Hackerrank describes this problem as easy.
Note:
Hackerrank has strict execution time limits (typically 2 seconds for C++ code) and often a much wider input range than the original problem.
In my opinion, Hackerrank's modified problems are usually a lot harder to solve. As a rule thumb: brute-force is rarely an option.
Similar problems at Project Euler
Problem 34: Digit factorials
Note: I'm not even close to solving all problems at Project Euler. Chances are that similar problems do exist and I just haven't looked at them.
Links
projecteuler.net/thread=30 - the best forum on the subject (note: you have to submit the correct solution first)
Code in various languages:
C# www.mathblog.dk/project-euler-30-sum-numbers-that-can-be-written-as-the-sum-fifth-powers-digits/ (written by Kristian Edlund)
C github.com/eagletmt/project-euler-c/blob/master/30-39/problem30.c (written by eagletmt)
Java github.com/nayuki/Project-Euler-solutions/blob/master/java/p030.java (written by Nayuki)
Javascript github.com/dsernst/ProjectEuler/blob/master/30 Digit fifth powers.js (written by David Ernst)
Go github.com/frrad/project-euler/blob/master/golang/Problem030.go (written by Frederick Robinson)
Mathematica github.com/nayuki/Project-Euler-solutions/blob/master/mathematica/p030.mathematica (written by Nayuki)
Haskell github.com/nayuki/Project-Euler-solutions/blob/master/haskell/p030.hs (written by Nayuki)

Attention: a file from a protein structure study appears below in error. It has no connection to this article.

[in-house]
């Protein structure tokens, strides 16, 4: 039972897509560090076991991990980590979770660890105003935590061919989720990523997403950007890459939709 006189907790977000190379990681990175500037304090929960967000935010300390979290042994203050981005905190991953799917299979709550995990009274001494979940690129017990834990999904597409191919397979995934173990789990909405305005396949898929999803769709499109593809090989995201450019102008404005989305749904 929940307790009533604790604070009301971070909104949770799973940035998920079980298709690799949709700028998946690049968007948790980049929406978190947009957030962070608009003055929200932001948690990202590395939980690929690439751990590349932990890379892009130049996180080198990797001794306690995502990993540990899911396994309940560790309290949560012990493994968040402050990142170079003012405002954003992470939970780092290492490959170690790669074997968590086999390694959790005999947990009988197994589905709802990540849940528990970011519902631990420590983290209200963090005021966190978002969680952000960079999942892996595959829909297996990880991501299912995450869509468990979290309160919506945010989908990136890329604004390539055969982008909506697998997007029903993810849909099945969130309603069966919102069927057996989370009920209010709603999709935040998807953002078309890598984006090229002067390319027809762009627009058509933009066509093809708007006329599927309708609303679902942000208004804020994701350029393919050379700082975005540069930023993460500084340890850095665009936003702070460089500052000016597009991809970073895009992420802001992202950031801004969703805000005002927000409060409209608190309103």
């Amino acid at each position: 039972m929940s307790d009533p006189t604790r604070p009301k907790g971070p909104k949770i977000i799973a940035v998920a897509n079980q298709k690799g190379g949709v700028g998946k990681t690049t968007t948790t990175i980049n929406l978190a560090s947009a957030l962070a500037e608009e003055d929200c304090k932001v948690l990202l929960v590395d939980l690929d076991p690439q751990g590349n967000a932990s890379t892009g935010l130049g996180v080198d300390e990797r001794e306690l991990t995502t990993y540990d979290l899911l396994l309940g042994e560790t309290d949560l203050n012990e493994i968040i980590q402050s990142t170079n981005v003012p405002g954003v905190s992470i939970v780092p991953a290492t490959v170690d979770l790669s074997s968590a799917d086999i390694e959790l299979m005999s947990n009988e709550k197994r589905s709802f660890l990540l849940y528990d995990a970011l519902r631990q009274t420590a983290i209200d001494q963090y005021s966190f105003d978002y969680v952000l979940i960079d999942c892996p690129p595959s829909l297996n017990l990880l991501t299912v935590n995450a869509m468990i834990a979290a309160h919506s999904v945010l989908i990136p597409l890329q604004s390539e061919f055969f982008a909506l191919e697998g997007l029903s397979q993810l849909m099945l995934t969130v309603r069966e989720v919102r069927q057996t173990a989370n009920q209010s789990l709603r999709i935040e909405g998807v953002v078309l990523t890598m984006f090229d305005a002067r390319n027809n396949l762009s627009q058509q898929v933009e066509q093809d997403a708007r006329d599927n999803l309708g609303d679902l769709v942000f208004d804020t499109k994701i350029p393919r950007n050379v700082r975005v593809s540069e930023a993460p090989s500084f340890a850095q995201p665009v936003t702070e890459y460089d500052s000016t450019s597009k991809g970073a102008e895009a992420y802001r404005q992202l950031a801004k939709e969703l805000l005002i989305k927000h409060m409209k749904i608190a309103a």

Scala github.com/samskivert/euler-scala/blob/master/Euler030.scala (written by Michael Bayne)
Perl github.com/gustafe/projecteuler/blob/master/030-Digital-fifth-powers.pl (written by Gustaf Erikson)
Those links are just an unordered selection of source code I found with a semi-automatic search script on Google/Bing/GitHub/whatever.
You will probably stumble upon better solutions when searching on your own.
Maybe not all linked resources produce the correct result and/or exceed time/memory limits.
Heatmap
Please click on a problem's number to open my solution to that problem:
green | solutions solve the original Project Euler problem and have a perfect score of 100% at Hackerrank, too | |
yellow | solutions score less than 100% at Hackerrank (but still solve the original problem easily) | |
gray | problems are already solved but I haven't published my solution yet | |
blue | solutions are relevant for Project Euler only: there wasn't a Hackerrank version of it (at the time I solved it) or it differed too much | |
orange | problems are solved but exceed the time limit of one minute or the memory limit of 256 MByte | |
red | problems are not solved yet but I wrote a simulation to approximate the result or verified at least the given example - usually I sketched a few ideas, too | |
black | problems are solved but access to the solution is blocked for a few days until the next problem is published | |
[new] | the flashing problem is the one I solved most recently |
I stopped working on Project Euler problems around the time they released 617.
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I scored 13526 points (out of 15700 possible points, top rank was 17 out of ≈60000 in August 2017) at Hackerrank's Project Euler+.
My username at Project Euler is stephanbrumme while it's stbrumme at Hackerrank.
Look at my progress and performance pages to get more details.
Copyright
I hope you enjoy my code and learn something - or give me feedback how I can improve my solutions.
All of my solutions can be used for any purpose and I am in no way liable for any damages caused.
You can even remove my name and claim it's yours. But then you shall burn in hell.
The problems and most of the problems' images were created by Project Euler.
Thanks for all their endless effort !!!
<< problem 29 - Distinct powers | Coin sums - problem 31 >> |